Your next question comes from Anthony Butler of Barclays Capital.
Anthony Butler - Barclays Capital
Clearly you can drive some accretion with the combination of this transaction and that is great, but I am curious about couple of things. When you mention lower cost base and greater flexibility and you repeat that over and over again, I am just curious if today, given the past two years and the cost cutting initiatives that you have undertaken, if actually even today Pfizer is totally right sized.
I ask this because if you think about the combination and the 15% cost reductions out of the combined operating expenses that seems relatively low to me, so I would like some additional color on that. I would have argued much higher.
Then second, and it is more to Frank’s comment about total shareholder return and price earnings multiples, if you think longer term, even 2012 and beyond, given the consolidated large revenue base it strikes me as very difficult to see that growth coming from revenues. So, if you could incorporate some thoughts into revenue growth, is that even on the chart with respect to total shareholder return and expansion of key multiples?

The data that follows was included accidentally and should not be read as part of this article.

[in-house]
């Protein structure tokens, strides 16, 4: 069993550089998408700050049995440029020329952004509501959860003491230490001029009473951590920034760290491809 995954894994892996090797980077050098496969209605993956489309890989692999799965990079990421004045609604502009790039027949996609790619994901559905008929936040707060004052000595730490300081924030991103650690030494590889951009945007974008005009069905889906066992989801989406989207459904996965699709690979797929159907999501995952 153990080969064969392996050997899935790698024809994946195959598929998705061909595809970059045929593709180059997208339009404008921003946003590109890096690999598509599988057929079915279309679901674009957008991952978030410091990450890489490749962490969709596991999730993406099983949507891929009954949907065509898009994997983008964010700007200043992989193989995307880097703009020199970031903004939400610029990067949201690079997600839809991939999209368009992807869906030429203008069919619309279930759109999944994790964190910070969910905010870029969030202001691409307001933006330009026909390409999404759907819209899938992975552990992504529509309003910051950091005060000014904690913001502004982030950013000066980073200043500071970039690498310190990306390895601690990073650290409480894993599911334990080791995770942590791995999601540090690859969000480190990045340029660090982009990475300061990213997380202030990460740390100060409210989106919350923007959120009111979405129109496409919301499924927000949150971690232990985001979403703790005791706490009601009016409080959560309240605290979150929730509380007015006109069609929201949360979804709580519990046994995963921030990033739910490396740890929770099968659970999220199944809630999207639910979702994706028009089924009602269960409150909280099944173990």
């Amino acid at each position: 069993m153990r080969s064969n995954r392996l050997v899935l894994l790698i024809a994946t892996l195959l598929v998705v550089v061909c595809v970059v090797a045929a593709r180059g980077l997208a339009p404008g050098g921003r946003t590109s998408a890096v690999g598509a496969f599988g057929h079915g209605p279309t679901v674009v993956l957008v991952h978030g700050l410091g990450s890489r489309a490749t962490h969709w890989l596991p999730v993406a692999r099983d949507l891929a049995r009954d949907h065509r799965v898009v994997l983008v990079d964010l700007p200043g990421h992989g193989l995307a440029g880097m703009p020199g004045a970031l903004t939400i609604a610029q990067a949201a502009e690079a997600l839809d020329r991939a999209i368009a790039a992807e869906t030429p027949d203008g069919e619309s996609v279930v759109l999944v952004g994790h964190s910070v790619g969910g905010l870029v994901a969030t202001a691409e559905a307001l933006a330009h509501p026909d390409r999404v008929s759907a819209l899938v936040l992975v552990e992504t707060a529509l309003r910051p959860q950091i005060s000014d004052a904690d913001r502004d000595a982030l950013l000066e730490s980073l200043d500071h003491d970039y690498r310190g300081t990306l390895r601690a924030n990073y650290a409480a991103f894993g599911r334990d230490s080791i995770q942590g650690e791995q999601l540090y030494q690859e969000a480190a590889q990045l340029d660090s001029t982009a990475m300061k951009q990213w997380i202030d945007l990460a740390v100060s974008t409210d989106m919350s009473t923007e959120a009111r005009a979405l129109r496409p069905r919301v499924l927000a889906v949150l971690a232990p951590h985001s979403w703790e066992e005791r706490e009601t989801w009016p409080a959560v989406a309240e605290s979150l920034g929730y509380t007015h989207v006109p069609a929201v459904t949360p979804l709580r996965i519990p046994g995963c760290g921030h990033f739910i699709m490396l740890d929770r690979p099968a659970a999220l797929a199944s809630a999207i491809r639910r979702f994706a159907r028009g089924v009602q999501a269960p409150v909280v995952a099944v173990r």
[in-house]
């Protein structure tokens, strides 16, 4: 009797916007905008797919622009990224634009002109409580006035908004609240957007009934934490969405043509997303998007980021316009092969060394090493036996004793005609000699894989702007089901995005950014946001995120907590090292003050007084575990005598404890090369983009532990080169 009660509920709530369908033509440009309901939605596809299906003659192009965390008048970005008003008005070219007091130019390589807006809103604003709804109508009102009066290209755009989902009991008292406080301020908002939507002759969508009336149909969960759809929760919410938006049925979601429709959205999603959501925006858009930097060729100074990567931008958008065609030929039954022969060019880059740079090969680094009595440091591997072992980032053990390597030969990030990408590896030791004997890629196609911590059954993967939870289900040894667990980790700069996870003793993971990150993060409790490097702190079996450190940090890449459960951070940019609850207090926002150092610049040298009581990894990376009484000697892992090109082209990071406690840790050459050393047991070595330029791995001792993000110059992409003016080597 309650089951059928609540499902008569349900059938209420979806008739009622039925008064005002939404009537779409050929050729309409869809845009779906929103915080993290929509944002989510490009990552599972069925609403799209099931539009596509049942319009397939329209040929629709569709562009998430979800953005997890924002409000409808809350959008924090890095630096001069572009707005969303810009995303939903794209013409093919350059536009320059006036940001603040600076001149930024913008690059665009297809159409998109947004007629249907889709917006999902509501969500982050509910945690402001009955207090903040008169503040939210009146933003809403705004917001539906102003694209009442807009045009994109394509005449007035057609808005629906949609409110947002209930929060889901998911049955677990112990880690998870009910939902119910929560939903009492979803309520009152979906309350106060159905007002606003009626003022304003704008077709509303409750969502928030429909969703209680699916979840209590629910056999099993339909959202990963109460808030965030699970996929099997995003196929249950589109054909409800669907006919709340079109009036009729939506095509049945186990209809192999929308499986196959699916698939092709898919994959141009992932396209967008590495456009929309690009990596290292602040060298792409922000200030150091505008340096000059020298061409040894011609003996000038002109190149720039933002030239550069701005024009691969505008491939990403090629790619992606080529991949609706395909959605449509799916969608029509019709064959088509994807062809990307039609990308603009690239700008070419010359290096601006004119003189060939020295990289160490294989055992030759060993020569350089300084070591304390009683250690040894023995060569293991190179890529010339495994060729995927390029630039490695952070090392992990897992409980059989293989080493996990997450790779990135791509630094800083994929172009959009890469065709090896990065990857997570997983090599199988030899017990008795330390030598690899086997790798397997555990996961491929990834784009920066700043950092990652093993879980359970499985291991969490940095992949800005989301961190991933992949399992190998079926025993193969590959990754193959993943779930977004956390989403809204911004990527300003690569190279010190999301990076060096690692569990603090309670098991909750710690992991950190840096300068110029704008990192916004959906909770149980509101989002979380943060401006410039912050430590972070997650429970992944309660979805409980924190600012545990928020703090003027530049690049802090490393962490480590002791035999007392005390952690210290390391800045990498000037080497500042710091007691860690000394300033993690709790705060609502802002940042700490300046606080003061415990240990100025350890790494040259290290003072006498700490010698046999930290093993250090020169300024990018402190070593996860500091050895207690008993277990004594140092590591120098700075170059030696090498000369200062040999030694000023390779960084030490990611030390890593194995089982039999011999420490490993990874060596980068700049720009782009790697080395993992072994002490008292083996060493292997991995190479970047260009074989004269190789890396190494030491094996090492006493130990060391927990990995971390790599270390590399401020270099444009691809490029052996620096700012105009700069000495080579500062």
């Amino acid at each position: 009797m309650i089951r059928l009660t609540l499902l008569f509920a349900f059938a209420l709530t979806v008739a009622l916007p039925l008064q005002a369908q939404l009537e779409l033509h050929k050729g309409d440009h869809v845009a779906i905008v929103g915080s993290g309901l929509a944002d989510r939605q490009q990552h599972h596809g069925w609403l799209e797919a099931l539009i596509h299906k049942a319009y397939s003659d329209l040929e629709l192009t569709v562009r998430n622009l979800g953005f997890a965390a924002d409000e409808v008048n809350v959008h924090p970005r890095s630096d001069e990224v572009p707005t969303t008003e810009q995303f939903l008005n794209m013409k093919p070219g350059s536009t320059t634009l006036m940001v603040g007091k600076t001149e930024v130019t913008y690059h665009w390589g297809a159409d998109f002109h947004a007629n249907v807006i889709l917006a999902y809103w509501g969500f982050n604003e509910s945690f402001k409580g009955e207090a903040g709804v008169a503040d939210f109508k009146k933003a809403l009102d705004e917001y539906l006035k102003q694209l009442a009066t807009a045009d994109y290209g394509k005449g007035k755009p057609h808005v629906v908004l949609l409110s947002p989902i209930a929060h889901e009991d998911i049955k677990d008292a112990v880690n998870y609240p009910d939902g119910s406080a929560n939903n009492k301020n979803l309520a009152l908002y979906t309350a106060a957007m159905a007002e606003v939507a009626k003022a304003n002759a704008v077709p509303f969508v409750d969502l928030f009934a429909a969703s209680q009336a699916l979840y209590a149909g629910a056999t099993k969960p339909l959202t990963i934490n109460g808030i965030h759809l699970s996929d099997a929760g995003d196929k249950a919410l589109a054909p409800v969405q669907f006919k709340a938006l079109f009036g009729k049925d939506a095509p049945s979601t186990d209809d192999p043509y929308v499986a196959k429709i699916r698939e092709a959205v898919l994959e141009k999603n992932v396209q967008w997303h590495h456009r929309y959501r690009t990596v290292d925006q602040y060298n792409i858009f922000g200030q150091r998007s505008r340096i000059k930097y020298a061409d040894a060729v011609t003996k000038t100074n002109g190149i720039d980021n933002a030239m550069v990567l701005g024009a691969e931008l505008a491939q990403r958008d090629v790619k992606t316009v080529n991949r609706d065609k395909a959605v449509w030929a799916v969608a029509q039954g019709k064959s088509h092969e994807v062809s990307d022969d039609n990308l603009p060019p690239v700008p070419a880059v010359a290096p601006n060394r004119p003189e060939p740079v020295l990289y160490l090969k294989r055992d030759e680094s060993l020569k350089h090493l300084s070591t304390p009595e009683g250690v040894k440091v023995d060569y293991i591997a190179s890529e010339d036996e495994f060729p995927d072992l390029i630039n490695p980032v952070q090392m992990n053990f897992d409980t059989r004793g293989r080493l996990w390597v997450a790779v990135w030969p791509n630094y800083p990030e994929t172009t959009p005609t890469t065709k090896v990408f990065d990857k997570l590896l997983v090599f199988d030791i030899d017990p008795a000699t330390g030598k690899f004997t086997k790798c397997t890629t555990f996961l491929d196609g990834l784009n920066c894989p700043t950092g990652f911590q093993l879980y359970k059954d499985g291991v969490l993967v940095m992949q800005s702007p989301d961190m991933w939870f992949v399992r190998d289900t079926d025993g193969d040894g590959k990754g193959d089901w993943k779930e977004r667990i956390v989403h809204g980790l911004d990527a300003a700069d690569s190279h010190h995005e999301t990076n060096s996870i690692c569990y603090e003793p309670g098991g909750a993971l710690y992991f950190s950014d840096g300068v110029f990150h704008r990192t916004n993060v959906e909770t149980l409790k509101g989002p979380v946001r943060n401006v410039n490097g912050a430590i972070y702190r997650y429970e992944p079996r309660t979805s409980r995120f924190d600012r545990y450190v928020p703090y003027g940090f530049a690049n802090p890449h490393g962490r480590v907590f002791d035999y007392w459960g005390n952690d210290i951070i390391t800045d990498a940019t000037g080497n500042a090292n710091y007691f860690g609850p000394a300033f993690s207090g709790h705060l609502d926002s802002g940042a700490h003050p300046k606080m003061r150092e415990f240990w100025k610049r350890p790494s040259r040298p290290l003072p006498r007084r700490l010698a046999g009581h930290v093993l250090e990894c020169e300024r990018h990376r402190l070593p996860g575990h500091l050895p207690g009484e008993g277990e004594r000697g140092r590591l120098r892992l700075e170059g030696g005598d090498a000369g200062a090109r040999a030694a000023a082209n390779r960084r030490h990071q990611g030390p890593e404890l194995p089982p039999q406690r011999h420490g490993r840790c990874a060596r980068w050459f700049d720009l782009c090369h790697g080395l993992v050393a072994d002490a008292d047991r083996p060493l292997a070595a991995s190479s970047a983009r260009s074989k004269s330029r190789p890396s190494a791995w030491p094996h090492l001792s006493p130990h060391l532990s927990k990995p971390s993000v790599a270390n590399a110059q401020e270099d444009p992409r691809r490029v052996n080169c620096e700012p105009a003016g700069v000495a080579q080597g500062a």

On the 15%, that 15% was, I called it a combined company workforce number. If you think about it Wyeth has about 50,000 employees, slightly below that, we have about 80,000 employees, slightly above that and we were talking about 15% of that combined number which includes the 10% for the stand-alone Pfizer number which was the $2 billion net. And you have to realize, as you know, there will be synergies above and beyond workforce related savings. So that is the way to think about the 15%, it was really talking about the workforce.
In terms of revenue, what we did is we put a target out there for 2012 that is comparable to 2008 and clearly we see a lot of opportunities for revenue growth. Quite frankly it is much like we have been talking about before as a leadership team, leveraging established products, leveraging emerging markets. We talked about complimentary space. We now have lots of that complimentary space as a result of this transaction with Wyeth. So it is the things we have talked about and, quite frankly, what it all comes down to is executing, which is what we are going to do.